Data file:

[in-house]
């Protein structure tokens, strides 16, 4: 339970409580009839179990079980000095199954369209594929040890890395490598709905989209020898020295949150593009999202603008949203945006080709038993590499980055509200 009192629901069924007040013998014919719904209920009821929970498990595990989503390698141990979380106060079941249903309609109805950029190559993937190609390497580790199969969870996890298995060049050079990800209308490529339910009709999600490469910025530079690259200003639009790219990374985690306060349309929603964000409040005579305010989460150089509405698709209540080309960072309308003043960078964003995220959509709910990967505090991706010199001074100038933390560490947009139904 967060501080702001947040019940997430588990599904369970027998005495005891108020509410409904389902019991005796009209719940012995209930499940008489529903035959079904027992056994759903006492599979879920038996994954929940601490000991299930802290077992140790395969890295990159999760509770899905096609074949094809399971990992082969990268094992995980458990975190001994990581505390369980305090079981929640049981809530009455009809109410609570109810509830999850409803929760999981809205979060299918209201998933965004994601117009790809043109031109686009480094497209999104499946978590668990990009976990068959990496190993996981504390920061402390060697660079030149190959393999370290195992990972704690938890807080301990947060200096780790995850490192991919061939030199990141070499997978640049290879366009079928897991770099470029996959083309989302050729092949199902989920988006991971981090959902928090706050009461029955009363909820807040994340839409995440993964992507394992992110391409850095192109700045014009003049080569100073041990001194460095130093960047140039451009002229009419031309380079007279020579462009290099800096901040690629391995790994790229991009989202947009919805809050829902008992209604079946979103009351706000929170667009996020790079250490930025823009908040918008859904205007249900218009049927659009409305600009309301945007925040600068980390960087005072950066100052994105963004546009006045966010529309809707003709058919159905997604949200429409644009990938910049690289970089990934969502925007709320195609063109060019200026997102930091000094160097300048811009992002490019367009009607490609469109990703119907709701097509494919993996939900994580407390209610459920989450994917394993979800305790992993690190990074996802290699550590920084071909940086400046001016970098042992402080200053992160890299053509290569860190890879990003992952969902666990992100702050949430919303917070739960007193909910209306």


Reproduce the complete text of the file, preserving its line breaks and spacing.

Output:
[in-house]
């Protein structure tokens, strides 16, 4: 339970409580009839179990079980000095199954369209594929040890890395490598709905989209020898020295949150593009999202603008949203945006080709038993590499980055509200 009192629901069924007040013998014919719904209920009821929970498990595990989503390698141990979380106060079941249903309609109805950029190559993937190609390497580790199969969870996890298995060049050079990800209308490529339910009709999600490469910025530079690259200003639009790219990374985690306060349309929603964000409040005579305010989460150089509405698709209540080309960072309308003043960078964003995220959509709910990967505090991706010199001074100038933390560490947009139904 967060501080702001947040019940997430588990599904369970027998005495005891108020509410409904389902019991005796009209719940012995209930499940008489529903035959079904027992056994759903006492599979879920038996994954929940601490000991299930802290077992140790395969890295990159999760509770899905096609074949094809399971990992082969990268094992995980458990975190001994990581505390369980305090079981929640049981809530009455009809109410609570109810509830999850409803929760999981809205979060299918209201998933965004994601117009790809043109031109686009480094497209999104499946978590668990990009976990068959990496190993996981504390920061402390060697660079030149190959393999370290195992990972704690938890807080301990947060200096780790995850490192991919061939030199990141070499997978640049290879366009079928897991770099470029996959083309989302050729092949199902989920988006991971981090959902928090706050009461029955009363909820807040994340839409995440993964992507394992992110391409850095192109700045014009003049080569100073041990001194460095130093960047140039451009002229009419031309380079007279020579462009290099800096901040690629391995790994790229991009989202947009919805809050829902008992209604079946979103009351706000929170667009996020790079250490930025823009908040918008859904205007249900218009049927659009409305600009309301945007925040600068980390960087005072950066100052994105963004546009006045966010529309809707003709058919159905997604949200429409644009990938910049690289970089990934969502925007709320195609063109060019200026997102930091000094160097300048811009992002490019367009009607490609469109990703119907709701097509494919993996939900994580407390209610459920989450994917394993979800305790992993690190990074996802290699550590920084071909940086400046001016970098042992402080200053992160890299053509290569860190890879990003992952969902666990992100702050949430919303917070739960007193909910209306």